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The state’s largest jail failed to immediately separate inmates who tested positive for COVID-19 from prisoners in the same dormitory who were uninfected, and released at least one inmate who had recently tested positive for the virus despite efforts by the staff to block the release, according to a whistleblower sergeant at the jail who went public Sunday night.
Lana Hughes, a longtime corrections officer and sergeant at the Oahu Community Correctional Center, said in an online interview Sunday night that on Aug. 13 shortly after mass testing revealed that 65 prisoners in the Annex 1 housing unit where she worked were infected, Hughes noticed that one of them was scheduled for release.
“He was on the list, and he got released, so now he’s out in the public, out in the community right now,” said Hughes, who sat for an interview Sunday in an informal online talk show hosted by Kauai residents Charlie Iona and Mel Rapozo. “We alerted Module 5, but I don’t know what happened, and they went through” with the release.
An Oahu Community Correctional Center sergeant is speaking publicly about the release of a prisoner who tested positive for COVID-19.
Cory Lum/Civil Beat
Hughes did not name the inmate, and the release on Aug. 13 took place before the state Supreme Court re-established an expedited release program to try to reduce the population at OCCC to curb the spread of infections inside the jail.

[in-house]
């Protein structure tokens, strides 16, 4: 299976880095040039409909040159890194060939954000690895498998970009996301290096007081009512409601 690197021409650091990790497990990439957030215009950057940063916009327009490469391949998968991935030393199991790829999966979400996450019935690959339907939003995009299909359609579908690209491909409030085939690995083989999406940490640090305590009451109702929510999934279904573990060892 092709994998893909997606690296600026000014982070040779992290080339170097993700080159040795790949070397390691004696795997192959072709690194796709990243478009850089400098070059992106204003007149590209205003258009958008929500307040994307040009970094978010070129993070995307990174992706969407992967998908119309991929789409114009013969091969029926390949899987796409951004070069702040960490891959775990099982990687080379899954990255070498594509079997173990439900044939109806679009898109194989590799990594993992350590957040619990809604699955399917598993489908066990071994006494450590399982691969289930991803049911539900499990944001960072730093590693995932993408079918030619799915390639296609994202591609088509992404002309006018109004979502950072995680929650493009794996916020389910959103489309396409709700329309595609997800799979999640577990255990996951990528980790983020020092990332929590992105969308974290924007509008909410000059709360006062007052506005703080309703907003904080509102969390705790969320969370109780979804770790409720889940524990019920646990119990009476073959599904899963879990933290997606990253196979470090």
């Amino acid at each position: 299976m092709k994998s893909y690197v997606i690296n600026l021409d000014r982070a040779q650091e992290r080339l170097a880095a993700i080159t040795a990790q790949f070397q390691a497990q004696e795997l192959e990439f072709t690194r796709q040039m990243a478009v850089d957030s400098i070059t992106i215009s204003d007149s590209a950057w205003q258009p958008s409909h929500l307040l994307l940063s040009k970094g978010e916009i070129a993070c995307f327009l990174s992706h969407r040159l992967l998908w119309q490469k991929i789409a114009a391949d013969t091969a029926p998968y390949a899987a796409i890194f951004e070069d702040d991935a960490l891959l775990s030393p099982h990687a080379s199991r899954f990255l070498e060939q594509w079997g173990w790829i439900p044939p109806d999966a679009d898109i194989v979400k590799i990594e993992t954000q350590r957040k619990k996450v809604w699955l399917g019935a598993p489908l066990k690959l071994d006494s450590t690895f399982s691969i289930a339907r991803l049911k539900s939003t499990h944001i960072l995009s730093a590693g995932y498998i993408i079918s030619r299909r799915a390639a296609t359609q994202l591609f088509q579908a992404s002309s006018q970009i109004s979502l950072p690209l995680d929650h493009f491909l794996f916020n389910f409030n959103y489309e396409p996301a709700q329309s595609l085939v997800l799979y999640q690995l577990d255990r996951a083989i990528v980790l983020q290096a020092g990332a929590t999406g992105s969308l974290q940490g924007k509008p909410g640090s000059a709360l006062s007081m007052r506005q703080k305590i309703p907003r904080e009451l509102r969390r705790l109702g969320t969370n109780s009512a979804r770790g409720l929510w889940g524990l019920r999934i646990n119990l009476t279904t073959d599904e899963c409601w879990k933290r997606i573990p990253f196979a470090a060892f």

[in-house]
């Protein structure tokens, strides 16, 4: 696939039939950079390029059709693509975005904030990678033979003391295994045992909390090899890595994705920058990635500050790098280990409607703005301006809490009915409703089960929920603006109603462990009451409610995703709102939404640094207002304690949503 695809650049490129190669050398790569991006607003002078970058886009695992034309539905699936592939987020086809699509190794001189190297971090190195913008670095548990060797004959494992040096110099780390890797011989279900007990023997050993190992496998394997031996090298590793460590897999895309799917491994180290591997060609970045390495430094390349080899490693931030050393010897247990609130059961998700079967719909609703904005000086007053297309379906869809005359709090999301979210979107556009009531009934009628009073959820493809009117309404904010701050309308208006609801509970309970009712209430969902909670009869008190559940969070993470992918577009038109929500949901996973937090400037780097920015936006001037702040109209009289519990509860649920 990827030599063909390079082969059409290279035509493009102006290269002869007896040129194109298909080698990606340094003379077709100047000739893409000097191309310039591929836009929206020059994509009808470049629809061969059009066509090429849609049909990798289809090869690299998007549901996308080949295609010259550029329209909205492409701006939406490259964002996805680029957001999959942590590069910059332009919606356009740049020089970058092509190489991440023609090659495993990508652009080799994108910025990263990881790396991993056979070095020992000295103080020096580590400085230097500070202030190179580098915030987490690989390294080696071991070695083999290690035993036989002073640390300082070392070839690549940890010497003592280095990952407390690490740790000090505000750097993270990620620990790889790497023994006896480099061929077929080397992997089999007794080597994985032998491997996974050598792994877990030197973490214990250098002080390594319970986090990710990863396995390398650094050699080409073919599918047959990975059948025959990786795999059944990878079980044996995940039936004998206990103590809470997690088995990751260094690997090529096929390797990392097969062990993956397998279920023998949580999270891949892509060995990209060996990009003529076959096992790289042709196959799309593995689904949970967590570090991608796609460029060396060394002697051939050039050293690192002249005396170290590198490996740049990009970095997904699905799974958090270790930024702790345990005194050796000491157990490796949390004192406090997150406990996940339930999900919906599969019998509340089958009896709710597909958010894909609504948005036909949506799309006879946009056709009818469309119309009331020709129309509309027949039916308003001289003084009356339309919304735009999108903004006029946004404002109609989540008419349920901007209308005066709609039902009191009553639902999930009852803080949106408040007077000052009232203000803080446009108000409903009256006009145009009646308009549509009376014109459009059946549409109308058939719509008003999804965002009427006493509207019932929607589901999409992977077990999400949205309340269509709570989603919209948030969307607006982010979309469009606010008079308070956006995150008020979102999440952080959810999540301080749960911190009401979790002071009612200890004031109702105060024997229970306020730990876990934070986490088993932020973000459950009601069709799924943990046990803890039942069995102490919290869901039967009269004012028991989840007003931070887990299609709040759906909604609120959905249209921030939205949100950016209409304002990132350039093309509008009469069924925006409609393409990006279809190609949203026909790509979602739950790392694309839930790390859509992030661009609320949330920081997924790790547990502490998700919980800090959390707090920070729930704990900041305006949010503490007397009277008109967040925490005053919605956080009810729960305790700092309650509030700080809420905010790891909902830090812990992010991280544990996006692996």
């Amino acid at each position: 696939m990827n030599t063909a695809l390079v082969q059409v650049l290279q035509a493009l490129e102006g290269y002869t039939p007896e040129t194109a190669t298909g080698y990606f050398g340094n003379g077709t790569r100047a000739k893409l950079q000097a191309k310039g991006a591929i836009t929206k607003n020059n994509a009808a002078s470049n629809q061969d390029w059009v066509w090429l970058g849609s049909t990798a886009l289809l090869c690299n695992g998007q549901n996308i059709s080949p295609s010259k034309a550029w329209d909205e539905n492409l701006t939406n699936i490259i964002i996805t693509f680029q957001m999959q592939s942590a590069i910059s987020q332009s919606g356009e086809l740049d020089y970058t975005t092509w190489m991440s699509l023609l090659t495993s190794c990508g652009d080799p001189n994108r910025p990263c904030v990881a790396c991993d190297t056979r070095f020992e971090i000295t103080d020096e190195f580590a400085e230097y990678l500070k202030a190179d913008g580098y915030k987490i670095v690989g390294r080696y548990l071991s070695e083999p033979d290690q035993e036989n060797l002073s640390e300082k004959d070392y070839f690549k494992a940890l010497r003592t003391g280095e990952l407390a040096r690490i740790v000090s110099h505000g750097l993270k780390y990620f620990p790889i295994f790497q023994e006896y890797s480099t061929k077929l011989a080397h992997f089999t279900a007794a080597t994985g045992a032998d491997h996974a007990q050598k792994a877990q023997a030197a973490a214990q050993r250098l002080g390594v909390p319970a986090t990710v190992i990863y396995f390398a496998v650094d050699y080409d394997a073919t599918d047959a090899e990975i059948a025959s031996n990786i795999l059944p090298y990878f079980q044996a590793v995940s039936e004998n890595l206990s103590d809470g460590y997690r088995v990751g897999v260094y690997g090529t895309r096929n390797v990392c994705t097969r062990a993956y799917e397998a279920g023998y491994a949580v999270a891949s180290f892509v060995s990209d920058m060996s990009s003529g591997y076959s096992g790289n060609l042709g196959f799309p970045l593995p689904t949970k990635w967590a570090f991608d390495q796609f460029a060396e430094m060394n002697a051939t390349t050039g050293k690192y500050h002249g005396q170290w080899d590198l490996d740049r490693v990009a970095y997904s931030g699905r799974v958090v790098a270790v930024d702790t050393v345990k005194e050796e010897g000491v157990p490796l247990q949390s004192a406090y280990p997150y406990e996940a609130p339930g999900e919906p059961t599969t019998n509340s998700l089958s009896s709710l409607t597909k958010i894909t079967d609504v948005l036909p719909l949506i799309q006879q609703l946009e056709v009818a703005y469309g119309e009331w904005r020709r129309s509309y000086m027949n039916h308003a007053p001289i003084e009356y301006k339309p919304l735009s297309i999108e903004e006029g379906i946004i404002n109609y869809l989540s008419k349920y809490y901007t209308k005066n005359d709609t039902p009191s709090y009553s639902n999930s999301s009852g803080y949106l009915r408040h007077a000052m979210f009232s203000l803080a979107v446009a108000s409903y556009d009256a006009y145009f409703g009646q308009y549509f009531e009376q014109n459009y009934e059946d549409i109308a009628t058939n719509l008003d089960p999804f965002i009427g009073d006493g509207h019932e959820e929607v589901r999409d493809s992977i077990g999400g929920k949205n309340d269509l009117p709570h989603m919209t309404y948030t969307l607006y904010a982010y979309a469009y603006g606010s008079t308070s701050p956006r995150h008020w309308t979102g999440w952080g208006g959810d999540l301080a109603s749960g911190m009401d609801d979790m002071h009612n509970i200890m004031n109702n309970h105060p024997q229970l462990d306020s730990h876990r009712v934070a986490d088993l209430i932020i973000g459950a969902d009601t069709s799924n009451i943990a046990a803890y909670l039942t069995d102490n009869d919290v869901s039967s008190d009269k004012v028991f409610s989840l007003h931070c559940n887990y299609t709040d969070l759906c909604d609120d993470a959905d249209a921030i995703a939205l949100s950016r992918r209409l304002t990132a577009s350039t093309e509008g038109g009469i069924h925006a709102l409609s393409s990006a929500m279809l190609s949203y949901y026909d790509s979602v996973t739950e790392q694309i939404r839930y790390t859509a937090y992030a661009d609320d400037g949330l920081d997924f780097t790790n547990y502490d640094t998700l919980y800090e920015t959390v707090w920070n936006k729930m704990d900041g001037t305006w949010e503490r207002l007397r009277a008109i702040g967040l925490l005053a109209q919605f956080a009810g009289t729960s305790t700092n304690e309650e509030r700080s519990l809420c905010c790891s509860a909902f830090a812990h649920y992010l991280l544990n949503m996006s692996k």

She said she has no way of knowing if the inmate had a place to go to quarantine for 14 days.
“Intake services would know all that, I just don’t have that information,” Hughes said.
She said she also has no way of knowing if anyone who might have picked up the inmate at the jail would have been informed that he was infected with the virus.
Since then, corrections officials have announced that 242 inmates and 43 staff members at the jail have tested positive for COVID-19. OCCC is now the site of the largest Hawaii infection cluster of the pandemic, and Hughes and other corrections staff said five corrections officers have been hospitalized with the disease thus far.
A social media posting promoted the interview with OCCC Sgt. Lana Hughes.
Hughes said OCCC did not immediately separate the infected inmates in Annex 1 from those who were not infected. Hughes later took a test herself, and she also tested positive on Aug. 19. She is currently in isolation, and is separated from her 11-year-old son, she told her interviewers.
The state Supreme Court issued two rulings last week to reduce the OCCC population by ordering the release of prisoners who were being held there for non-violent misdemeanor and petty misdemeanor offenses. The court also established an expedited release process for non-violent felony offenders who are serving less than 18 months in jail, or are awaiting trial or sentencing.
The court orders do not allow for the release of inmates who test positive for COVID-19 or are awaiting test results.
Corrections officials reported that five inmates were released earlier this week under the expedited processes set up by the court. Another 23 were released on Wednesday, 25 were released Thursday, 11 were released Friday, and 31 were released Saturday, according to records released by the department.
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